My usual procedure when writing an article, after all my research is done, is to sit down with a pen and legal pad and start writing. I’m hoping that I’ve absorbed enough material that the ideas will flow down onto the paper in coherent and practical sentences. I’m a professional. Writing is my career; so all my work should be polished and perfect from the beginning, right? Wrong!
While just composing the above sentences, I’ve crossed out, inserted, and tweaked each one. Although the intent is to deliver a message or piece of interesting information, that goal takes time, determination, and self-editing. No one can write a perfect paragraph. Sure, we can come close, but a true professional will know that each line must be carefully reviewed, looking for clarity, creativity, and craftsmanship.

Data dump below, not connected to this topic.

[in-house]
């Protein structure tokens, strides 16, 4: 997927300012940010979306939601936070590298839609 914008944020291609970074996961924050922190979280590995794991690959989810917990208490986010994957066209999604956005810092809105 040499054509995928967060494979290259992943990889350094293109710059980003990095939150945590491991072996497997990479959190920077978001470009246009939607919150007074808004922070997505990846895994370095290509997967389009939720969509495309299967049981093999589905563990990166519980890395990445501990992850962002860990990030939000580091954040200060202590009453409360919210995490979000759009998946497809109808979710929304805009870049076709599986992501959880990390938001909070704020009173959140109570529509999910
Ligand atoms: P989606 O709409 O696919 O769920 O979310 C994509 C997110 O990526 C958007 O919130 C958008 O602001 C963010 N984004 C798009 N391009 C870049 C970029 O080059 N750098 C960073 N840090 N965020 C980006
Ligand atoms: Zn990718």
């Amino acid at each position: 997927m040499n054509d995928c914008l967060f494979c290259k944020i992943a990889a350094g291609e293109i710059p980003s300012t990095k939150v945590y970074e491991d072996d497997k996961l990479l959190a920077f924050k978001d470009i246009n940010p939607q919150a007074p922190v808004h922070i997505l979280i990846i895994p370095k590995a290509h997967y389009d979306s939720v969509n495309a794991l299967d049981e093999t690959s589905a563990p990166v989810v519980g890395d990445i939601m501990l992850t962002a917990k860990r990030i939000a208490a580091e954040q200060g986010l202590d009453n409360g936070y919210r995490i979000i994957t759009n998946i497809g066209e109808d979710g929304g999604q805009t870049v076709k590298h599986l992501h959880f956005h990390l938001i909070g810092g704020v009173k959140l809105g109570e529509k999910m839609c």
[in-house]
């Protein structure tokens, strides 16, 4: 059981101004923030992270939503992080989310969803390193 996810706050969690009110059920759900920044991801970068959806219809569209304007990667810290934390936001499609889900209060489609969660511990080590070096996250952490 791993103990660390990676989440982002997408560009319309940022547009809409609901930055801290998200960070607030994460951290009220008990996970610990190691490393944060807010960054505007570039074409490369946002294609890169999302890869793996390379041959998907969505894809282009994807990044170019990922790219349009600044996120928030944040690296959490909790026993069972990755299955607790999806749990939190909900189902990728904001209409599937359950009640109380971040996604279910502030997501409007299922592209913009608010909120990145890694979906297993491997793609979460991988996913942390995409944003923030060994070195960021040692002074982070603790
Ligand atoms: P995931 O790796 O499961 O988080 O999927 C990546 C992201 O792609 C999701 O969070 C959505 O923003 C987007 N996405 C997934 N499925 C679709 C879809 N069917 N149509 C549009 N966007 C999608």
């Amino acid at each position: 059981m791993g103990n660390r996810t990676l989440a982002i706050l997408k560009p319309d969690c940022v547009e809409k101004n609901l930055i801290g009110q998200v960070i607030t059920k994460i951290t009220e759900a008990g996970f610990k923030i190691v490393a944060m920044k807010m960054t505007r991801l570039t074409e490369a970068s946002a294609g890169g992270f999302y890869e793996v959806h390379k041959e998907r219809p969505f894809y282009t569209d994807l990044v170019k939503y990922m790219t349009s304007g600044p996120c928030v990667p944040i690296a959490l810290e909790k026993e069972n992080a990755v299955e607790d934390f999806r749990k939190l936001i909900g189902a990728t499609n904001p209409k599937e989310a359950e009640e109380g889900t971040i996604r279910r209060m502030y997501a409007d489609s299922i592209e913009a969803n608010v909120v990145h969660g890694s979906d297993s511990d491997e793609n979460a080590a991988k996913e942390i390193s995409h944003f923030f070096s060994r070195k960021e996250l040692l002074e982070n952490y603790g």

Does self-editing ever get easier? I’d like to think so. After writing many, many stories and articles, it’s much easier for me to trim and recompose and restructure. Perhaps, too, I’m more comfortable with the process as it’s now a natural part of my writing from first draft to final manuscript.
Will I ever be perfect at writing? I doubt it, but that’s where the editors will come in later. My job is to deliver the most professional manuscript I can possibly turn out, and that takes looking at my work with a critical eye.
Contributed by Catherine L. Osornio